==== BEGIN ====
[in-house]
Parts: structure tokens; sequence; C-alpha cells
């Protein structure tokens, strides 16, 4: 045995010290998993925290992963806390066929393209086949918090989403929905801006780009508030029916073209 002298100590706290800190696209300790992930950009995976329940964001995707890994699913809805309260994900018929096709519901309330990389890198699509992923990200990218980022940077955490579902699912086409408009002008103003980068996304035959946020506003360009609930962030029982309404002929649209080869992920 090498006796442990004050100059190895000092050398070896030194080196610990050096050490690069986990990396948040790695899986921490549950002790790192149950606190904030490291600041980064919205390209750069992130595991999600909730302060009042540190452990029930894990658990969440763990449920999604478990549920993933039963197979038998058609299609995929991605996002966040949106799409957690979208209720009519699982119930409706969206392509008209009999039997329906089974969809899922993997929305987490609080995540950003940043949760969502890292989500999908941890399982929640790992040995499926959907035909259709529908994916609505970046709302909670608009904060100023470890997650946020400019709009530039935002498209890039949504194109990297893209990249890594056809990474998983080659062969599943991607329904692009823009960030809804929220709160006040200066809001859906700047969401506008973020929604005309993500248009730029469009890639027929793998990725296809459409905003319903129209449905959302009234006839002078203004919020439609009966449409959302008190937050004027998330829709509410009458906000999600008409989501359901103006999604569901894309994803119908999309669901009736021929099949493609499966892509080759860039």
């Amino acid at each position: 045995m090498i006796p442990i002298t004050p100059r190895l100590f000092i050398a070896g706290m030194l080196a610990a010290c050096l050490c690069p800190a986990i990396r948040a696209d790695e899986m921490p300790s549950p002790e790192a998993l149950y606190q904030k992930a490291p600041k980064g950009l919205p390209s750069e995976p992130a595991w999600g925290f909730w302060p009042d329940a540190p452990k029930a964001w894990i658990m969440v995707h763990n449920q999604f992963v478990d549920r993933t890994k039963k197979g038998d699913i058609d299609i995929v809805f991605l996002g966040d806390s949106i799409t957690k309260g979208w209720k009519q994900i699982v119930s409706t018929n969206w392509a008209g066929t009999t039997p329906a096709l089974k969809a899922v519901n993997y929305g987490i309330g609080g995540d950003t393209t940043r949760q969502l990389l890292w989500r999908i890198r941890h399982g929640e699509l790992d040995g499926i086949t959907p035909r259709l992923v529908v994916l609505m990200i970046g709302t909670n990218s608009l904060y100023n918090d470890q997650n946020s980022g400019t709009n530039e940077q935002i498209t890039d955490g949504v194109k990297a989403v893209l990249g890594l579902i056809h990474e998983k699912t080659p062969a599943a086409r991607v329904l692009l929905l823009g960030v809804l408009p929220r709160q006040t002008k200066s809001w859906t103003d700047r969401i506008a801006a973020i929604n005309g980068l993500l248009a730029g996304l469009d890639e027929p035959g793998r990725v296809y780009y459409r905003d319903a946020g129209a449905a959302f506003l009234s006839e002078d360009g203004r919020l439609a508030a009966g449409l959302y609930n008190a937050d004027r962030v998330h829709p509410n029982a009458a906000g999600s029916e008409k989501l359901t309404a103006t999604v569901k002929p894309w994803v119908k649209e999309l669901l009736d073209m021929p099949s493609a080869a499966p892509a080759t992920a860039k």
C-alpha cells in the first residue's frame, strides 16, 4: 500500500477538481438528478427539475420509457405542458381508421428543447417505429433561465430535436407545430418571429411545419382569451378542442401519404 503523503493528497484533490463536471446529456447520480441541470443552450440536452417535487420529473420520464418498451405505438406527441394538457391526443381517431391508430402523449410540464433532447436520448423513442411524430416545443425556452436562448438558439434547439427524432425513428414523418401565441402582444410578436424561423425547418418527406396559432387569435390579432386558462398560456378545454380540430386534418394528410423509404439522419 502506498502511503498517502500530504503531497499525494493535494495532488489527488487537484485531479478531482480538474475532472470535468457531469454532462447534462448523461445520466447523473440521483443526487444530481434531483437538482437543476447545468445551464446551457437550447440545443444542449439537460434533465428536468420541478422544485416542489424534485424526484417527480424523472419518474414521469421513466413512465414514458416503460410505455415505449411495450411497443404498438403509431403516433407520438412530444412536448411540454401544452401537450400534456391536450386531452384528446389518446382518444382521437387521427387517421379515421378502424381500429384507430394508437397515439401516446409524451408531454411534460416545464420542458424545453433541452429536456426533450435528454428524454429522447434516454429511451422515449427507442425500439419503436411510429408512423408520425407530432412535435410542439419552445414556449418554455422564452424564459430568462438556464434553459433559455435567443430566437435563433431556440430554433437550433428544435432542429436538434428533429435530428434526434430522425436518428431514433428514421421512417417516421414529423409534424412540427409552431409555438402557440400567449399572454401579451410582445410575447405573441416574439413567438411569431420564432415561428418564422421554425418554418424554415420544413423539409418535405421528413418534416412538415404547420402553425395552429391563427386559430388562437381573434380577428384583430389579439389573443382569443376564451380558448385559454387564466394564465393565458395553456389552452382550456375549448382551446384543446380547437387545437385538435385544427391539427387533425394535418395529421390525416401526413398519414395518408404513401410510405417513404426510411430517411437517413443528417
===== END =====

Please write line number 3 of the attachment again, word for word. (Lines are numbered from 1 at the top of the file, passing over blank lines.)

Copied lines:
């Protein structure tokens, strides 16, 4: 045995010290998993925290992963806390066929393209086949918090989403929905801006780009508030029916073209 002298100590706290800190696209300790992930950009995976329940964001995707890994699913809805309260994900018929096709519901309330990389890198699509992923990200990218980022940077955490579902699912086409408009002008103003980068996304035959946020506003360009609930962030029982309404002929649209080869992920 090498006796442990004050100059190895000092050398070896030194080196610990050096050490690069986990990396948040790695899986921490549950002790790192149950606190904030490291600041980064919205390209750069992130595991999600909730302060009042540190452990029930894990658990969440763990449920999604478990549920993933039963197979038998058609299609995929991605996002966040949106799409957690979208209720009519699982119930409706969206392509008209009999039997329906089974969809899922993997929305987490609080995540950003940043949760969502890292989500999908941890399982929640790992040995499926959907035909259709529908994916609505970046709302909670608009904060100023470890997650946020400019709009530039935002498209890039949504194109990297893209990249890594056809990474998983080659062969599943991607329904692009823009960030809804929220709160006040200066809001859906700047969401506008973020929604005309993500248009730029469009890639027929793998990725296809459409905003319903129209449905959302009234006839002078203004919020439609009966449409959302008190937050004027998330829709509410009458906000999600008409989501359901103006999604569901894309994803119908999309669901009736021929099949493609499966892509080759860039």